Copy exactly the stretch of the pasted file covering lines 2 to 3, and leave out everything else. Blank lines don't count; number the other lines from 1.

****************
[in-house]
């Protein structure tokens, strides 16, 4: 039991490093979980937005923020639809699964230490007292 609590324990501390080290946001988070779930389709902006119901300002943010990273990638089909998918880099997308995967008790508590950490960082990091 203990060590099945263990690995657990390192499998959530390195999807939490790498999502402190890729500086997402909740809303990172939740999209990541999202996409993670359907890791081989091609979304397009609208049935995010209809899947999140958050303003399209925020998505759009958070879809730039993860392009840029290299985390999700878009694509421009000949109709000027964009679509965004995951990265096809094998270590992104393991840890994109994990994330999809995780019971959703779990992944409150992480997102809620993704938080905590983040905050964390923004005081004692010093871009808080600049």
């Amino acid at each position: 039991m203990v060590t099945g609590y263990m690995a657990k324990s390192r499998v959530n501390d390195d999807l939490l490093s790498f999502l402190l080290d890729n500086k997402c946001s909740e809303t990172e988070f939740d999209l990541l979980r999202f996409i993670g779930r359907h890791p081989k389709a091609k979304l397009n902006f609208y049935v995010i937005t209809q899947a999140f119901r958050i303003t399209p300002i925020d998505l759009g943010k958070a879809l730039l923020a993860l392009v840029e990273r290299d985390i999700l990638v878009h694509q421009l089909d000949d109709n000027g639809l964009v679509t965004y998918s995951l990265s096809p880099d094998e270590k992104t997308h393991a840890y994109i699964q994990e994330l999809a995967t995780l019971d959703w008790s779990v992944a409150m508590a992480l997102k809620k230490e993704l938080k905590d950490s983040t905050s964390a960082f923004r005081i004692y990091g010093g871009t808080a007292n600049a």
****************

């Protein structure tokens, strides 16, 4: 039991490093979980937005923020639809699964230490007292 609590324990501390080290946001988070779930389709902006119901300002943010990273990638089909998918880099997308995967008790508590950490960082990091 203990060590099945263990690995657990390192499998959530390195999807939490790498999502402190890729500086997402909740809303990172939740999209990541999202996409993670359907890791081989091609979304397009609208049935995010209809899947999140958050303003399209925020998505759009958070879809730039993860392009840029290299985390999700878009694509421009000949109709000027964009679509965004995951990265096809094998270590992104393991840890994109994990994330999809995780019971959703779990992944409150992480997102809620993704938080905590983040905050964390923004005081004692010093871009808080600049």
């Amino acid at each position: 039991m203990v060590t099945g609590y263990m690995a657990k324990s390192r499998v959530n501390d390195d999807l939490l490093s790498f999502l402190l080290d890729n500086k997402c946001s909740e809303t990172e988070f939740d999209l990541l979980r999202f996409i993670g779930r359907h890791p081989k389709a091609k979304l397009n902006f609208y049935v995010i937005t209809q899947a999140f119901r958050i303003t399209p300002i925020d998505l759009g943010k958070a879809l730039l923020a993860l392009v840029e990273r290299d985390i999700l990638v878009h694509q421009l089909d000949d109709n000027g639809l964009v679509t965004y998918s995951l990265s096809p880099d094998e270590k992104t997308h393991a840890y994109i699964q994990e994330l999809a995967t995780l019971d959703w008790s779990v992944a409150m508590a992480l997102k809620k230490e993704l938080k905590d950490s983040t905050s964390a960082f923004r005081i004692y990091g010093g871009t808080a007292n600049a």